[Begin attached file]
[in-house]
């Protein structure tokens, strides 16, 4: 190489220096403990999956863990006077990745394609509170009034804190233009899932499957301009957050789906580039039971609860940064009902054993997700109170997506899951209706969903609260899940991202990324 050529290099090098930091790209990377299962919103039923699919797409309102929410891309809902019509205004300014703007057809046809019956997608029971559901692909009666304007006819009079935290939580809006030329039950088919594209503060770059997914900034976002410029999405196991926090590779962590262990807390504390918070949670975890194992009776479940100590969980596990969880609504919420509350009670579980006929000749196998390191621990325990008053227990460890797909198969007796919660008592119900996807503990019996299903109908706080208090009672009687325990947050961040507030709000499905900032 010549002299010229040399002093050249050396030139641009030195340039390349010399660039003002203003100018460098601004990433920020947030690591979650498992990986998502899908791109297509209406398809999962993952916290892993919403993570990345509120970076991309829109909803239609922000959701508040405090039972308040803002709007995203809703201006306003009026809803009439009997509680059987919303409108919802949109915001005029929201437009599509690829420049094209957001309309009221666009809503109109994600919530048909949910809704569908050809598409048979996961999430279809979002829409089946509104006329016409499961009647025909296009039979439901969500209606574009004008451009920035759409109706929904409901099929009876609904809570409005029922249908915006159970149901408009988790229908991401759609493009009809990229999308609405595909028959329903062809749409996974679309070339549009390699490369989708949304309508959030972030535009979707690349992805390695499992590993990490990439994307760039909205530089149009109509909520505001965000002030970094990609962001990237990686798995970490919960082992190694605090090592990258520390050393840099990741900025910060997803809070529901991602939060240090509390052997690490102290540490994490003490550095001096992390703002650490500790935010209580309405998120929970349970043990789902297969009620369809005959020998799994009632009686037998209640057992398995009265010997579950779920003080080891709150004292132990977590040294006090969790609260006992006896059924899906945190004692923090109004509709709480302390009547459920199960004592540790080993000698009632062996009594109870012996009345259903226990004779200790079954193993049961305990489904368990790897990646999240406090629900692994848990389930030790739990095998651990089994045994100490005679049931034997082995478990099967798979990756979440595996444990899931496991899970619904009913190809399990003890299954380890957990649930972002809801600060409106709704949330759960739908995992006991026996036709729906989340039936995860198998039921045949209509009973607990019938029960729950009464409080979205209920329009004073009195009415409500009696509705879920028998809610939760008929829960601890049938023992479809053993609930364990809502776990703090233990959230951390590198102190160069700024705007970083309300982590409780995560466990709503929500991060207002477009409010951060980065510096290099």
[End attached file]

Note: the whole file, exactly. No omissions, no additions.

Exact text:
[in-house]
């Protein structure tokens, strides 16, 4: 190489220096403990999956863990006077990745394609509170009034804190233009899932499957301009957050789906580039039971609860940064009902054993997700109170997506899951209706969903609260899940991202990324 050529290099090098930091790209990377299962919103039923699919797409309102929410891309809902019509205004300014703007057809046809019956997608029971559901692909009666304007006819009079935290939580809006030329039950088919594209503060770059997914900034976002410029999405196991926090590779962590262990807390504390918070949670975890194992009776479940100590969980596990969880609504919420509350009670579980006929000749196998390191621990325990008053227990460890797909198969007796919660008592119900996807503990019996299903109908706080208090009672009687325990947050961040507030709000499905900032 010549002299010229040399002093050249050396030139641009030195340039390349010399660039003002203003100018460098601004990433920020947030690591979650498992990986998502899908791109297509209406398809999962993952916290892993919403993570990345509120970076991309829109909803239609922000959701508040405090039972308040803002709007995203809703201006306003009026809803009439009997509680059987919303409108919802949109915001005029929201437009599509690829420049094209957001309309009221666009809503109109994600919530048909949910809704569908050809598409048979996961999430279809979002829409089946509104006329016409499961009647025909296009039979439901969500209606574009004008451009920035759409109706929904409901099929009876609904809570409005029922249908915006159970149901408009988790229908991401759609493009009809990229999308609405595909028959329903062809749409996974679309070339549009390699490369989708949304309508959030972030535009979707690349992805390695499992590993990490990439994307760039909205530089149009109509909520505001965000002030970094990609962001990237990686798995970490919960082992190694605090090592990258520390050393840099990741900025910060997803809070529901991602939060240090509390052997690490102290540490994490003490550095001096992390703002650490500790935010209580309405998120929970349970043990789902297969009620369809005959020998799994009632009686037998209640057992398995009265010997579950779920003080080891709150004292132990977590040294006090969790609260006992006896059924899906945190004692923090109004509709709480302390009547459920199960004592540790080993000698009632062996009594109870012996009345259903226990004779200790079954193993049961305990489904368990790897990646999240406090629900692994848990389930030790739990095998651990089994045994100490005679049931034997082995478990099967798979990756979440595996444990899931496991899970619904009913190809399990003890299954380890957990649930972002809801600060409106709704949330759960739908995992006991026996036709729906989340039936995860198998039921045949209509009973607990019938029960729950009464409080979205209920329009004073009195009415409500009696509705879920028998809610939760008929829960601890049938023992479809053993609930364990809502776990703090233990959230951390590198102190160069700024705007970083309300982590409780995560466990709503929500991060207002477009409010951060980065510096290099």